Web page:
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My Thoughts on: "Eliminating the Human"

Updated: May 25, 2019

In an article called "Eliminating the Human", David Byrne discusses the impact of the technological advances that have occurred over the past several decades. He mentions numerous examples of recent modern conveniences, brought about by the Computer Age, that make our lives more efficient. There are advantages to living in this postmodern world, but there are disadvantages, as well. For instance, online ordering and home delivery of products make it easy for consumers to shop, but they miss out on the human interactions that occur in brick and mortar stores. The services provided by downloading and streaming digital music are great, but musicians and music store owners do not interact face-to-face with fans and customers, as they did in the past.

In regard to transportation, there are ride-hailing apps and even driverless cars that provide convenient ways to travel, but people who use these services are either interacting with strangers or no humans at all. Other examples of recent modern technological advances include automated check-out, automated shopping, and even AI (artificial intelligence), robots, that are being used to replace human workers in numerous jobs. AI personal assistants are now available, such as Google Home and Amazon Echo.

In regard to recreation, computer technology now provides a variety of video games, many of which are based on virtual reality. This trend often results in humans preferring to spend leisure time alone, online, rather than with friends and relatives. There are also opportunities for students to use MOOCS, an online educational program that allows them to be instructed with no direct contact with teachers. And then many people spend an exorbitant amount of time on social media networks, such as Facebook and Twitter.

After reviewing the pros and cons to these technological innovations, Byrne asks the question: "Will less human interaction save us?" He states that, despite the fact that these modern conveniences make our lives more efficient, they tend to reduce the amount of human interactions, which could result in humans becoming less tolerant of differences and less connected to people outside their social networks. I agree with Byrne's assessment. People tend to have friends on such networks as Facebook and Twitter who are similar to themselves in regard to political and religious views. Hence, they do not often exchange ideas with people who hold different opinions from themselves. Perhaps this trend is one factor that has contributed to the polarization in regard to politics and religion that Americans have experienced since the advent of the Internet. Also, social interactions on social networks can result in people becoming unhappy if they feel rejected or ostracized by family members or friends.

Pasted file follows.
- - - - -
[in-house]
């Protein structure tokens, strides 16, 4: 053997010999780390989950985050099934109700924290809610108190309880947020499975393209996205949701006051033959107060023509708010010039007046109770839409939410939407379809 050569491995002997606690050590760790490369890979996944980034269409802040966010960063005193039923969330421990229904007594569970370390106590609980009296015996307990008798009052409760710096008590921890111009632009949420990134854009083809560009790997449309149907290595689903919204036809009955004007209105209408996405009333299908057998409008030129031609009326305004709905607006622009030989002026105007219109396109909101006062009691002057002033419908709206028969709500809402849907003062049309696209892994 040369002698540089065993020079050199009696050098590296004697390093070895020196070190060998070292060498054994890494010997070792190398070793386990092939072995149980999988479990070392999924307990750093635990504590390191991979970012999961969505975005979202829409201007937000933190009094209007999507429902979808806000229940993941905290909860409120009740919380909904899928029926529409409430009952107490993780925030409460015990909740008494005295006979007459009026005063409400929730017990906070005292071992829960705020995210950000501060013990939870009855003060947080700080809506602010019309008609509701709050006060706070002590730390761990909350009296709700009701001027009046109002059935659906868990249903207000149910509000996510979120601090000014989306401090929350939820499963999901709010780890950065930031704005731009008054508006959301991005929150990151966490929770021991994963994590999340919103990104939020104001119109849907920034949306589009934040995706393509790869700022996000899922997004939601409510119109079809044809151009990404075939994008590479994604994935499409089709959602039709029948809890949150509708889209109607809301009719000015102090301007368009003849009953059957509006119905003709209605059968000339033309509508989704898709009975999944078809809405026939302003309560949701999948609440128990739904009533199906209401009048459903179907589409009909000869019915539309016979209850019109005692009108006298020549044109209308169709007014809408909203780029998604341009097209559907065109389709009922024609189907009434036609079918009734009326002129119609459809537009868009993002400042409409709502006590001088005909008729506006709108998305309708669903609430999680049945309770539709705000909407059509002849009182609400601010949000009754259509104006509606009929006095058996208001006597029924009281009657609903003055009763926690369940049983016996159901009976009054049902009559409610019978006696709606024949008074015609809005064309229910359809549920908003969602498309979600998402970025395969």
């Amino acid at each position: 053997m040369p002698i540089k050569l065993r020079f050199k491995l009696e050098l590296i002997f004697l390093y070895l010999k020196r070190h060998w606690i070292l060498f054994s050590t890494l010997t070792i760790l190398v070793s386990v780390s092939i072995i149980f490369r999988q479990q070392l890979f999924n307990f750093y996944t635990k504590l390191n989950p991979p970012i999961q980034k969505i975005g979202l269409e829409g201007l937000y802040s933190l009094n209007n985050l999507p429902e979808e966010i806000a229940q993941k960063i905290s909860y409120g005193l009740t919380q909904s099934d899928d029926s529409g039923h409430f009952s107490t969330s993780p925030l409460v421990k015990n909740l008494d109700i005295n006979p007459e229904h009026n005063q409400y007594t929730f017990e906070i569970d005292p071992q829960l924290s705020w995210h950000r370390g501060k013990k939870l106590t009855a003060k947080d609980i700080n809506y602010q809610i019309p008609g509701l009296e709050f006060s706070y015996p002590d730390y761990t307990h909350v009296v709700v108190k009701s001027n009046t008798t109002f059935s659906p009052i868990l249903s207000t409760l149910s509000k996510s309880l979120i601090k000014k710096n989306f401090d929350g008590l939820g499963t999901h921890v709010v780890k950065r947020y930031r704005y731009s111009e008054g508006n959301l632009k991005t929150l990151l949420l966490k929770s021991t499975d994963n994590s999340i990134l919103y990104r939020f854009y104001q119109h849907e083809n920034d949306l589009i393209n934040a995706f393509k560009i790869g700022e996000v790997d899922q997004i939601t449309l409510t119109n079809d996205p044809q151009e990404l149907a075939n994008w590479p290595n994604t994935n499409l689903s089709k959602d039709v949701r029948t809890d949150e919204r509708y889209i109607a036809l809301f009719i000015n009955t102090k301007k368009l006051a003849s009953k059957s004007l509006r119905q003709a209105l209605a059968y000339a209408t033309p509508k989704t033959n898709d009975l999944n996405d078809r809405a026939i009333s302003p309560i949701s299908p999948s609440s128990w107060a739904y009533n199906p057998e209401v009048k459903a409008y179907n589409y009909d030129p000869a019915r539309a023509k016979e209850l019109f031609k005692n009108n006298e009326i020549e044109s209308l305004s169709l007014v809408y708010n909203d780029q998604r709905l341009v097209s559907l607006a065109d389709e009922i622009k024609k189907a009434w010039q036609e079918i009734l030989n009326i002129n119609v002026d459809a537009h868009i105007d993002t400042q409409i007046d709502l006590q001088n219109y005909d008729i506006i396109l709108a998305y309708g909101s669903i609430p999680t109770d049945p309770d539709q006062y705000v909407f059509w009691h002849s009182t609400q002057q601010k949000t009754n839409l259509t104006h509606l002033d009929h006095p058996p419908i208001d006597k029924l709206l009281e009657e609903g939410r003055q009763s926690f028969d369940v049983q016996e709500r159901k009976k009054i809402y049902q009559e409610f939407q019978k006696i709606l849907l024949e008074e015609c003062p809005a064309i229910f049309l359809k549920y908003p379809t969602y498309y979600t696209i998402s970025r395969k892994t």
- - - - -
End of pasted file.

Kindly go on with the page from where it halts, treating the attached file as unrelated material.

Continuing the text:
Byrne mentions a neuroscientist, Antonio Damasio, who worked with Elliot, a patient with a damaged frontal lobe. He discovered that Elliot lacked emotional responses as a result of his injury, which caused him to not be able to make decisions. The point of this story is that humans use their emotions, as well as their rational intellect, to make decisions. Hence, humans need to be emotionally bonded with other humans in order to make the best choices for themselves that will enhance their survival.

I agree totally with Byrne's conclusion. I have a Master's degree in educational psychology, so I have previously studied the psychological research that has been done since the discipline was founded. Psychologists tend to agree that human emotion is an essential component of the human psyche. It is likely that, as technological progress advances, to the point when social interactions are reduced further, people will find innovative ways to preserve their humanity.

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